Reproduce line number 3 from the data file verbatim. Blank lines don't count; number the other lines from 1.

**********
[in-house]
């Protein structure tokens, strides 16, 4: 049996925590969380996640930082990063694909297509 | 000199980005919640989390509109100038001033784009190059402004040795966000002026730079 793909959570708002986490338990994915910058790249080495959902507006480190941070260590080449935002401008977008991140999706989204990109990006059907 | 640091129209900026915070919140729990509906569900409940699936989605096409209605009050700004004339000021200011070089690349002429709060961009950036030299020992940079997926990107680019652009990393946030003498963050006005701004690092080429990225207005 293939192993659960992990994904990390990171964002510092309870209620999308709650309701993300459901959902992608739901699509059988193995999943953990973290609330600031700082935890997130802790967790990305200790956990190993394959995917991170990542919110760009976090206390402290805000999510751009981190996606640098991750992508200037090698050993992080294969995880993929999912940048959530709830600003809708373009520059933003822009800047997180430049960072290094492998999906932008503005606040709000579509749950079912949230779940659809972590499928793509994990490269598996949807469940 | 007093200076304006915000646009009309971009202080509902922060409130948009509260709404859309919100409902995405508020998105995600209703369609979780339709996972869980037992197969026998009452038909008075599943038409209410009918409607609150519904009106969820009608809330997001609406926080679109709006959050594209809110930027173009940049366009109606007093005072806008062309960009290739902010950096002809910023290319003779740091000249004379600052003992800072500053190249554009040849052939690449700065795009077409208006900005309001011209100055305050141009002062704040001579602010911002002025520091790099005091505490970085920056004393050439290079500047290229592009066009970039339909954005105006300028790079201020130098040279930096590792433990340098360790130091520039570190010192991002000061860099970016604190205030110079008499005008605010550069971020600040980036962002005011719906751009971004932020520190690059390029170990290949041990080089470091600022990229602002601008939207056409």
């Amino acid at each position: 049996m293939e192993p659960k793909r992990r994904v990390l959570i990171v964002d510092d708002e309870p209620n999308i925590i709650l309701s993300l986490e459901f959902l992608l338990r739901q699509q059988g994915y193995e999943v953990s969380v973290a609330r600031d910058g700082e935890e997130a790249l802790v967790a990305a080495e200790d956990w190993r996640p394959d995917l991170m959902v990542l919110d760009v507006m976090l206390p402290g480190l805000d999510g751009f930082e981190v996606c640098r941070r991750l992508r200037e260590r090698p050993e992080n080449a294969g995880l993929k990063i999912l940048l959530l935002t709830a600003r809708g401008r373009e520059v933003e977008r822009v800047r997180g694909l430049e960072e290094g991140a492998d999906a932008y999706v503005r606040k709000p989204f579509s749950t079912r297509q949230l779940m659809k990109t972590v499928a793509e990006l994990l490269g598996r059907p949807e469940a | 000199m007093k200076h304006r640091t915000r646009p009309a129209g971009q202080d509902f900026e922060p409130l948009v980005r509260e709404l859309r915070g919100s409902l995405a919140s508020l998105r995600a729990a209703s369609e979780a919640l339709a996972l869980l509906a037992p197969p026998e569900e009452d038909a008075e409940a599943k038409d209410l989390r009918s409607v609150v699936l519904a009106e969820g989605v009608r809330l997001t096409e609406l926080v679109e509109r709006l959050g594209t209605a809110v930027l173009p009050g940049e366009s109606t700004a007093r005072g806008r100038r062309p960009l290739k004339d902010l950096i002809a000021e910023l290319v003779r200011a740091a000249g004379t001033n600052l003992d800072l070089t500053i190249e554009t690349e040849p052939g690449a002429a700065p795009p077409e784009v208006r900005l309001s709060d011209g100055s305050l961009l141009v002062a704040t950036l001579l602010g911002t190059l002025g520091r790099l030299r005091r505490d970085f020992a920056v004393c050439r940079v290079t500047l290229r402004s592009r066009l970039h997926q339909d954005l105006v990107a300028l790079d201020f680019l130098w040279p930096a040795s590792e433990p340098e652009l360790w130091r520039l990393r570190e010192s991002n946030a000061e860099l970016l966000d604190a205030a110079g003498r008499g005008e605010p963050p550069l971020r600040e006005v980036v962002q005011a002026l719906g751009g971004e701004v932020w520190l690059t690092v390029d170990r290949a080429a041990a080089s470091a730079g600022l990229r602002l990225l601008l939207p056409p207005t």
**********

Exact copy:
């Amino acid at each position: 049996m293939e192993p659960k793909r992990r994904v990390l959570i990171v964002d510092d708002e309870p209620n999308i925590i709650l309701s993300l986490e459901f959902l992608l338990r739901q699509q059988g994915y193995e999943v953990s969380v973290a609330r600031d910058g700082e935890e997130a790249l802790v967790a990305a080495e200790d956990w190993r996640p394959d995917l991170m959902v990542l919110d760009v507006m976090l206390p402290g480190l805000d999510g751009f930082e981190v996606c640098r941070r991750l992508r200037e260590r090698p050993e992080n080449a294969g995880l993929k990063i999912l940048l959530l935002t709830a600003r809708g401008r373009e520059v933003e977008r822009v800047r997180g694909l430049e960072e290094g991140a492998d999906a932008y999706v503005r606040k709000p989204f579509s749950t079912r297509q949230l779940m659809k990109t972590v499928a793509e990006l994990l490269g598996r059907p949807e469940a | 000199m007093k200076h304006r640091t915000r646009p009309a129209g971009q202080d509902f900026e922060p409130l948009v980005r509260e709404l859309r915070g919100s409902l995405a919140s508020l998105r995600a729990a209703s369609e979780a919640l339709a996972l869980l509906a037992p197969p026998e569900e009452d038909a008075e409940a599943k038409d209410l989390r009918s409607v609150v699936l519904a009106e969820g989605v009608r809330l997001t096409e609406l926080v679109e509109r709006l959050g594209t209605a809110v930027l173009p009050g940049e366009s109606t700004a007093r005072g806008r100038r062309p960009l290739k004339d902010l950096i002809a000021e910023l290319v003779r200011a740091a000249g004379t001033n600052l003992d800072l070089t500053i190249e554009t690349e040849p052939g690449a002429a700065p795009p077409e784009v208006r900005l309001s709060d011209g100055s305050l961009l141009v002062a704040t950036l001579l602010g911002t190059l002025g520091r790099l030299r005091r505490d970085f020992a920056v004393c050439r940079v290079t500047l290229r402004s592009r066009l970039h997926q339909d954005l105006v990107a300028l790079d201020f680019l130098w040279p930096a040795s590792e433990p340098e652009l360790w130091r520039l990393r570190e010192s991002n946030a000061e860099l970016l966000d604190a205030a110079g003498r008499g005008e605010p963050p550069l971020r600040e006005v980036v962002q005011a002026l719906g751009g971004e701004v932020w520190l690059t690092v390029d170990r290949a080429a041990a080089s470091a730079g600022l990229r602002l990225l601008l939207p056409p207005t």